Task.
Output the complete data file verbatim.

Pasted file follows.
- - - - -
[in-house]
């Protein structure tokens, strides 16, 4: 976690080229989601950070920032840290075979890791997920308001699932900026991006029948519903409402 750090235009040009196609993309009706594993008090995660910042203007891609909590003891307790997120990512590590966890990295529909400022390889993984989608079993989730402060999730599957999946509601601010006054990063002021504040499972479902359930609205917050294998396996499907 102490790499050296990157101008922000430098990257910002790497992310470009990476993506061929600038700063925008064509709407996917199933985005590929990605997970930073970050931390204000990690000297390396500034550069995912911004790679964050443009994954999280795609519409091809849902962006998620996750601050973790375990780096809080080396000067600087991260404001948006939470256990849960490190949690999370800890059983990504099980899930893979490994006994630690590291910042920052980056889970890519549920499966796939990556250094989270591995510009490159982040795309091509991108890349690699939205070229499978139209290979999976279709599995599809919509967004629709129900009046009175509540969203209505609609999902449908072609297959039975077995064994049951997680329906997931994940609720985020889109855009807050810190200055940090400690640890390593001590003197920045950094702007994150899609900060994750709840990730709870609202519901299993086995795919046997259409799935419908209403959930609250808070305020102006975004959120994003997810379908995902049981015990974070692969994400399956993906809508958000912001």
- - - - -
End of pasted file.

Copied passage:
[in-house]
């Protein structure tokens, strides 16, 4: 976690080229989601950070920032840290075979890791997920308001699932900026991006029948519903409402 750090235009040009196609993309009706594993008090995660910042203007891609909590003891307790997120990512590590966890990295529909400022390889993984989608079993989730402060999730599957999946509601601010006054990063002021504040499972479902359930609205917050294998396996499907 102490790499050296990157101008922000430098990257910002790497992310470009990476993506061929600038700063925008064509709407996917199933985005590929990605997970930073970050931390204000990690000297390396500034550069995912911004790679964050443009994954999280795609519409091809849902962006998620996750601050973790375990780096809080080396000067600087991260404001948006939470256990849960490190949690999370800890059983990504099980899930893979490994006994630690590291910042920052980056889970890519549920499966796939990556250094989270591995510009490159982040795309091509991108890349690699939205070229499978139209290979999976279709599995599809919509967004629709129900009046009175509540969203209505609609999902449908072609297959039975077995064994049951997680329906997931994940609720985020889109855009807050810190200055940090400690640890390593001590003197920045950094702007994150899609900060994750709840990730709870609202519901299993086995795919046997259409799935419908209403959930609250808070305020102006975004959120994003997810379908995902049981015990974070692969994400399956993906809508958000912001």